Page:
Atrial fibrillation is the most frequent cause of prolonged palpitations in young competitive athletes, even including those performing elite sport activity . Endurance sport practice increases the probability of suffering atrial fibrillation, after adjusting for other risk factors . The possible mechanisms explaining the association remain speculative. Atrial ectopic beats, inflammatory changes, and atrial size have been suggested . In patients with hypertension or structural heart disease, it seems that atrial fibrillation is the consequence of structural changes in the atria (dilatation and fibrosis) secondary to chronic volume and pressure overload. It is therefore plausible that long-term endurance sport practice or occupational physical activity may induce structural changes in the atrium (enlargement, fibrosis) that may create a favourable substrate for the disease . A recent study by Swanson  shows that excessive endurance exercise and overtraining can lead to chronic systemic inflammation, inflammation may be mediated by the renin-angiotensin system and a sustained increase in catecholamines, and there is a relationship between atrial fibrillation and C-reactive protein. Anti-inflammatory agents may decrease the C-reactive protein and ameliorate atrial fibrillation. Pelliccia et al  found that atrial size was larger in athletes than in controls, and this was a predictor for atrial fibrillation. Other proposed mechanisms are increased vagal tone, bradycardia and gastroesophageal reflux (it has not yet been properly investigated) [14-17]. Competitive sport has a significant impact on the autonomous nervous system. In fact, long-term regular intense physical training determines an increase in vagal tone leading to resting bradycardia. During physical activity, particularly in the setting of competition, a marked release of catecholamines occurs as a result of both the intense physical effort and emotional stress . Both of these adaptive phenomena may precipitate atrial fibrillation. Experimental data show that increased vagal tone shortens and increases the dispersion of the atrial refractory period, creating the conditions for re-entry [16,17].
P wave dispersion, detected from the surface ECG, have been thought to reflect left atrial enlargement and altered conduction . P wave dispersion and P wave maximal duration, reflects the activation of atrial muscle and may depend primarily upon the mass of tissue excited, have been used in the assessment of the risk for atrial fibrillation which is characterized by nonhomogeneous and discontinuous atrial conduction [19,20]. P wave dispersion was defined as the difference between the longest and the shortest P wave duration recorded from multiple surface ECG leads . The clinical significance of P wave duration has been demonstrated in many clinical conditions, especially in paroxysmal atrial fibrillation [19,21]. P wave dispersion has been showed to be influenced by the autonomic nervous system activation, which induces changes in left atrial size and the velocity of impulse propagation [22,23]. No studies are cited in the literature to suggest the women basketball athletes are at increased risk for atrial fibrillation. The purpose of this study was to investigate P wave dispersion and transthoracic echocardiographic findings in elite women basketball players.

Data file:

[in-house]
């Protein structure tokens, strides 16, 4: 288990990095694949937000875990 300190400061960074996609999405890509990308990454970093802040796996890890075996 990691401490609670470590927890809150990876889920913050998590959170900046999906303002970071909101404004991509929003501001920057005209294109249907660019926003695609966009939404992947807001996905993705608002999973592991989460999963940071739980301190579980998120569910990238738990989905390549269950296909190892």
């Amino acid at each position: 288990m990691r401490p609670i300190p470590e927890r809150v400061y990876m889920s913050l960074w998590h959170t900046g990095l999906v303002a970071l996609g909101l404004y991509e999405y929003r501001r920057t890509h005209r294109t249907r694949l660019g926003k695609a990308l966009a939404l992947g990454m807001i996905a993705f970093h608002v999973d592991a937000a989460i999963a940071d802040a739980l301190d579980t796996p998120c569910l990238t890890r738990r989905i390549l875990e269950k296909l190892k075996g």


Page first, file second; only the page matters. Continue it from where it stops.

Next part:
We recruited 27 well-trained woman athletes with a regular training history of a long period [11.9 ± 3.6 years; mean metabolic equivalent (MET): 14.48 ± 0.68 kcal/kg/hr (min 13.60- max 15.00)]. All of athletes were of same ethnicity (Turkish ethnicity) and were elite women basketball players and they were regularly maintaining sportive activities and training programs. Twenty-six age and sex matched healthy sedentary subjects build up control group. A detailed history was taken and each participant underwent a systemic physical examination to exclude cardiovascular or other relevant disease before participating in the study. Any subject, who had a history of cardiovascular or any other systemic disorders such as hyperlipidemia, hyperglycemia, anemia and those on medications known to alter cardiac conduction were excluded from the study. All subjects were non smokers and don't use alcohol. All subjects gave their consent for inclusion in the study. The investigation conforms to the principles outlined in the Declaration of Helsinki. The study was approved by the ethics committee of Cerrahpasa Medical Faculty of the University of Istanbul.
Body mass index measurement
Body mass index (kg/m²) was calculated dividing body weight in kilograms by square of body height in meters.
Body surface area measurement
Body surface area (m²) = 0.007184 x Height (cm)0.725 x Weight (kg)0.425 .
Blood pressure measurement
The arterial blood pressure of the subjects was measured by the same clinician. The subjects were in supine position and had rested at least 20 minutes before the measurement. The blood pressure was measured, using a mercury sphygmomanometer with a cuff appropriate to the arm circumference (Korotkoff phase I for systolic blood pressure and V for diastolic blood pressure). Blood pressure measurements were performed twice for each subject and their mean was used for statistical analysis.
Pulse pressure = systolic blood pressure - diastolic blood pressure
Mean blood pressure = [systolic blood pressure + 2 X diastolic blood pressure] / 3
P wave dispersion measurement